Imperviousness reduces leaf shredder abundance.

Aquatic insect diversity peaks at intermediate imperviousness.

Urbanization reduces the biological condition of streams.

Lots of road salt in U.S. streams.

Stream biological condition decreases with more nutrients.

Imperviousness makes streams worse places for plants and animals.

Urbanized watersheds lose sensitive species.

Species drop out of city streams.

Imperviousness correlates with the loss of aquatic organisms.

Taxonomic richness decreases with increasing imperviousness.

Directly connected impervious surfaces flush out rare species.

Urbanization reduces the density of fish eggs.

Urban land cover reduces stream health.

Agriculture harms streams in southeastern Michigan.

Agriculture harms streams in Pennsylvania.

East Coast agriculture doesn’t harm many aquatic species.

Part III: Solutions

12. Streams and Trees: Riparian Ecosystems

Aquatic insect populations increase downstream from the headwaters.

Buffers narrow with increasing imperviousness.

Aquatic insect diversity increases with forestation.

Diversities of aquatic insects and sensitive fish increase together.

Bigger watersheds support more fish species.

Organic matter increases nutrient uptake.

NH4 uptake is faster in smaller streams.

Intact riparian buffers reduce nitrates and dissolved solids.

Riparian buffers remove nitrogen.

Wet, organic-rich riparian buffers remove nitrogen.

Good riparian buffers have roots.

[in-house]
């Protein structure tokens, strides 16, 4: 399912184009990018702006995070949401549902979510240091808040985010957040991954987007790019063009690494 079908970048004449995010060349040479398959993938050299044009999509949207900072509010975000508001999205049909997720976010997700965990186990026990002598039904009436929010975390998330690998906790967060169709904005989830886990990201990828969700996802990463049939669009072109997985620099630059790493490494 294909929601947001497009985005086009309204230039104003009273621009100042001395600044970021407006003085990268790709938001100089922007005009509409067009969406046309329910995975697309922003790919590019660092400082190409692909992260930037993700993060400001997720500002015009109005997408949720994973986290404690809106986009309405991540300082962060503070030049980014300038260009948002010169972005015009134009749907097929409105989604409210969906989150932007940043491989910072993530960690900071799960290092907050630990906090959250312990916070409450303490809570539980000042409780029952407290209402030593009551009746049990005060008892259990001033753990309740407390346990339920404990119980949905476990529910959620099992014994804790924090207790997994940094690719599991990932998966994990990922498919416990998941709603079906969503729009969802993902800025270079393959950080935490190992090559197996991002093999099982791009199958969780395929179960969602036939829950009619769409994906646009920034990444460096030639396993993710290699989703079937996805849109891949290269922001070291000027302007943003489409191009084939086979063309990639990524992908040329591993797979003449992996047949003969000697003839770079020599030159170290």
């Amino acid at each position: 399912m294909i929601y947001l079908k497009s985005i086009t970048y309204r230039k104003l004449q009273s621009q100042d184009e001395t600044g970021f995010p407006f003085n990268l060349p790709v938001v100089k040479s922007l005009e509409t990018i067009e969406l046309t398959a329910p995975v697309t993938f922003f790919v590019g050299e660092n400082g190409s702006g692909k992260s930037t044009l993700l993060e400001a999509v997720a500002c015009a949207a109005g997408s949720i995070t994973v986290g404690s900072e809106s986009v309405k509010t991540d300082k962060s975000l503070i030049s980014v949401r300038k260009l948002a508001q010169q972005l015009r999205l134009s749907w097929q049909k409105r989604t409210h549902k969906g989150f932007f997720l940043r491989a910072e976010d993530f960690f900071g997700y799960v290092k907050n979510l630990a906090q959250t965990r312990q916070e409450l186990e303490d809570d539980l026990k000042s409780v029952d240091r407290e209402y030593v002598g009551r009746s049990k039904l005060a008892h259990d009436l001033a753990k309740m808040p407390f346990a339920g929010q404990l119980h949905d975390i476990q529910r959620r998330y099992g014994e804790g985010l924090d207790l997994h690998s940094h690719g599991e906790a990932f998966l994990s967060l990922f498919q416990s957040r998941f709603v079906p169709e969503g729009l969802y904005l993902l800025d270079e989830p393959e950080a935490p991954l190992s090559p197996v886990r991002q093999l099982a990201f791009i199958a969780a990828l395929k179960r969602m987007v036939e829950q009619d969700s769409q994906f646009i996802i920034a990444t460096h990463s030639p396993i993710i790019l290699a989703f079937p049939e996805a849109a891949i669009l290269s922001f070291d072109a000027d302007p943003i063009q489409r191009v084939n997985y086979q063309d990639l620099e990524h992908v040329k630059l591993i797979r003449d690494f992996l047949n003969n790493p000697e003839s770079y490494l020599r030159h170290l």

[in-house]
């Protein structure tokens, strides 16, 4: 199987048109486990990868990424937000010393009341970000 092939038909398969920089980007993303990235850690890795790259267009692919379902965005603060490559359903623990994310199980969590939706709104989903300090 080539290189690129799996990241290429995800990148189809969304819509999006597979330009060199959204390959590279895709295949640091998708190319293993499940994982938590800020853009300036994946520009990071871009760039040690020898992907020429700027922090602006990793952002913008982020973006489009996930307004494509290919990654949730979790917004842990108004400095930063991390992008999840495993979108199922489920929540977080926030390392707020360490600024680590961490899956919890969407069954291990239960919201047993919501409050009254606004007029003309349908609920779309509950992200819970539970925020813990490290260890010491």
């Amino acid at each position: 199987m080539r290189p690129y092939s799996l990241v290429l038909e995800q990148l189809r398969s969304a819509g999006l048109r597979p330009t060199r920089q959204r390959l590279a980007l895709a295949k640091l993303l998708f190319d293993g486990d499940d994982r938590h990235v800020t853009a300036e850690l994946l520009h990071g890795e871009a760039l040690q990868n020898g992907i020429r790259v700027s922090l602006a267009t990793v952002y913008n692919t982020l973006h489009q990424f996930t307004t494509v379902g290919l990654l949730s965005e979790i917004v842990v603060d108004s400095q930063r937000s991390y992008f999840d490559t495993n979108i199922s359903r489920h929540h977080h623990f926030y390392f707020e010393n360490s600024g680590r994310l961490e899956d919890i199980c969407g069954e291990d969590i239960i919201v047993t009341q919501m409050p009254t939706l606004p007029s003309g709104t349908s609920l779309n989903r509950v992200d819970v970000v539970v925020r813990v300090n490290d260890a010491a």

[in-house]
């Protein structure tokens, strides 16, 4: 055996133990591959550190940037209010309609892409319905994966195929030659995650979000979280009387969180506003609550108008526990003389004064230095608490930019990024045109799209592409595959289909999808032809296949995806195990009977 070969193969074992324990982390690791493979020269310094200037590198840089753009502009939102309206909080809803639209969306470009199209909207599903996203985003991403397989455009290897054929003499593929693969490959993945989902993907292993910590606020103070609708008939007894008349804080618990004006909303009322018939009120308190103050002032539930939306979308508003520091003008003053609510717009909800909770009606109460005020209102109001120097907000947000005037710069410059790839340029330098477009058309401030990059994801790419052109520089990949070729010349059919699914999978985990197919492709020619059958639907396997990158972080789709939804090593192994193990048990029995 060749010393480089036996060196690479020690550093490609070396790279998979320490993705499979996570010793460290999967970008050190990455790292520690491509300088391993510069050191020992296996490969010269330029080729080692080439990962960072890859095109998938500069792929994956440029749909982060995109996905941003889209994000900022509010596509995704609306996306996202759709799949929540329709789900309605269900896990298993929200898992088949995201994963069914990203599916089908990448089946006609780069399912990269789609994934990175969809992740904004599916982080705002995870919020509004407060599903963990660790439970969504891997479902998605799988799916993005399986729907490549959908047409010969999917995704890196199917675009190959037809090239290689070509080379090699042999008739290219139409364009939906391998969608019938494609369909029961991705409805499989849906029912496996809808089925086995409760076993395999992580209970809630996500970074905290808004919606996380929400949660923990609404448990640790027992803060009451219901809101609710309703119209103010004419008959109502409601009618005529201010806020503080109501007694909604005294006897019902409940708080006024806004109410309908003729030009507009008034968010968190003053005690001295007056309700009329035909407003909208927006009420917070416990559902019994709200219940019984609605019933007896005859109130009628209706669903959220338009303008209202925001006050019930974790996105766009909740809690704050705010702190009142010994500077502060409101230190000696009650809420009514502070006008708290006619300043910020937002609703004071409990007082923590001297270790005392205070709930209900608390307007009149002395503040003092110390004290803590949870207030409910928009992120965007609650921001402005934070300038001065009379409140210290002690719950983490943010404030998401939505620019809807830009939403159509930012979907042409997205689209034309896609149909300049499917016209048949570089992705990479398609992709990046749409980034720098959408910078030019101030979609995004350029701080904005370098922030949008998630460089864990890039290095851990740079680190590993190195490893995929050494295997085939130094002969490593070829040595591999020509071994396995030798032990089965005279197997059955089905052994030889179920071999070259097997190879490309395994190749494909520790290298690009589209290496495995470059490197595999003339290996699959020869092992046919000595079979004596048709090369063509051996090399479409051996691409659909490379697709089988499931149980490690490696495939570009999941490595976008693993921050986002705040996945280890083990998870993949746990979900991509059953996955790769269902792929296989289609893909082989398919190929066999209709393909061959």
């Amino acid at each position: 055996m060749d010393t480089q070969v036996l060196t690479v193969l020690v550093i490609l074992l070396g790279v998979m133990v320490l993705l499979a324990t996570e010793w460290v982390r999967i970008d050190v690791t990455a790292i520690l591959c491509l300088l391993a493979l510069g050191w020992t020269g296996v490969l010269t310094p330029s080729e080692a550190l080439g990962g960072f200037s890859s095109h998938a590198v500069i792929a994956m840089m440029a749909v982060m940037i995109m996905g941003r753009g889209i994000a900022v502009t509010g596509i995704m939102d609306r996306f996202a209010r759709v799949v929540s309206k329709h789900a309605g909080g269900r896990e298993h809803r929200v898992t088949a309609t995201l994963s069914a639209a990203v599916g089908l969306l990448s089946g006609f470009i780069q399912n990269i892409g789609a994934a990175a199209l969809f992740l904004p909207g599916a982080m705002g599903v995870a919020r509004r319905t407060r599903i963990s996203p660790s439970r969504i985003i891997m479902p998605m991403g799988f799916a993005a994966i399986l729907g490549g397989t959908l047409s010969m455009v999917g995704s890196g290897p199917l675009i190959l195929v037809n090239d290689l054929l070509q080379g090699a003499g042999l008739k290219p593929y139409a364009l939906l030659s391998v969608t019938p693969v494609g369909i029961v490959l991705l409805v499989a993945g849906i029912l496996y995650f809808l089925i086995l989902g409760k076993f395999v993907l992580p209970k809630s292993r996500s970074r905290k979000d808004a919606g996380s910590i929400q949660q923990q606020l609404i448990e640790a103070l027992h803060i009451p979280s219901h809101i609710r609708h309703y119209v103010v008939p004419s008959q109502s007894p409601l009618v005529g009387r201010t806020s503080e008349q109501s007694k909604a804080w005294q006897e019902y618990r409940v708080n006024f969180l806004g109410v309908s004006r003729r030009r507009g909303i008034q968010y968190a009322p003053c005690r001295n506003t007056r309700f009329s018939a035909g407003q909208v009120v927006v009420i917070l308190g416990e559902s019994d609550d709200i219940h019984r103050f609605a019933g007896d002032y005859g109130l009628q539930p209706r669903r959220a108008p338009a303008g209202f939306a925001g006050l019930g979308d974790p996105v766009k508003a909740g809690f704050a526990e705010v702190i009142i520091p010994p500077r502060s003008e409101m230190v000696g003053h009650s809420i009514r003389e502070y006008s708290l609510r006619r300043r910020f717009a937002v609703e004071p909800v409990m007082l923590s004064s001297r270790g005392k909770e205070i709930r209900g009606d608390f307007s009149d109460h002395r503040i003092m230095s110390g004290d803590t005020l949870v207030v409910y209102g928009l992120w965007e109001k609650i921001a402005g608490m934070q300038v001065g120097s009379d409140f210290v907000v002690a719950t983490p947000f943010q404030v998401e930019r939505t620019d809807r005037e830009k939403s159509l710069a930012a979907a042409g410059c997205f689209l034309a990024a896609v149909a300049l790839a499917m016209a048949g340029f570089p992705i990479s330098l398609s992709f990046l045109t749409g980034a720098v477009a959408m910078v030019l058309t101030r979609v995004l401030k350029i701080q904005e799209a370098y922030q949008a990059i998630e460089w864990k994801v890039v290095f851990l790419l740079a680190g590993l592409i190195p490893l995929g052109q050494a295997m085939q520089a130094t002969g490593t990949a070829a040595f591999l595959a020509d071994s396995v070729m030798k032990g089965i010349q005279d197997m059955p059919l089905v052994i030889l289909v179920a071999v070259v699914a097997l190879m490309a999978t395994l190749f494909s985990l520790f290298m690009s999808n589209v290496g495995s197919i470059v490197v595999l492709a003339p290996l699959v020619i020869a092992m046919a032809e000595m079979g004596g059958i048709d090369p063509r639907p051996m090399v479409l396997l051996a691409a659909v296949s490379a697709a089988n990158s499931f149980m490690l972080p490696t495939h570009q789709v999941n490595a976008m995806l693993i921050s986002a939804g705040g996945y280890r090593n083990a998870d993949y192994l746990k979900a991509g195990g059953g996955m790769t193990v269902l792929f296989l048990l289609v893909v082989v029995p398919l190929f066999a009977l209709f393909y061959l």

Good riparian buffers have deep roots.

Wide riparian buffers best remove nitrogen.

Intact buffers remove fine sediments.

Forested riparian buffers are cool.

Lakes and estuaries remove nutrients.

Denitrification takes time in estuaries.

13. Control Measures

Publicly owned impervious surfaces are connected.

Streets dominate connected impervious surfaces.

Low-impact development reduces imperviousness.

Low-impact development reduces runoff.

Low-impact development retains stormwater.

Water retention of green roofs depends on thickness.

Happiness is a 7-cm green roof.

Paving and grass can be combined.

Rain gardens hold back water.

Bioretention ponds retain water.

Nitrogen removal in biofilters.

Denitrification under stormwater ponds.

Pollution removal takes time.

Bioretention and infiltration work best.

Dry and wet ponds are cheapest.

Single-purpose stormwater solutions.

Appendix: U.S. Stormwater Laws



Place Index

Topic Index

Acronym Index


A majority of people live in cities. That fact makes an understanding of the context, mechanisms, and consequences of urban environments important for making sound decisions for human health and welfare, as well as the protection of the broader environment.

Stormwater is a large part of that urban environment, and this book covers its background science and applied concerns. In cities, rain falls on impervious surfaces, dislodges and suspends pollutants, and then flows downhill. This stormwater runoff is the equivalent of a liquid avalanche and enters stormwater systems and streams where organisms try to survive and reproduce. In my home of Durham, North Carolina, these streams lead to reservoirs that serve people with drinking water, meaning there’s a direct benefit in promoting cleaner runoff, and one approach is the wise use of urban open space.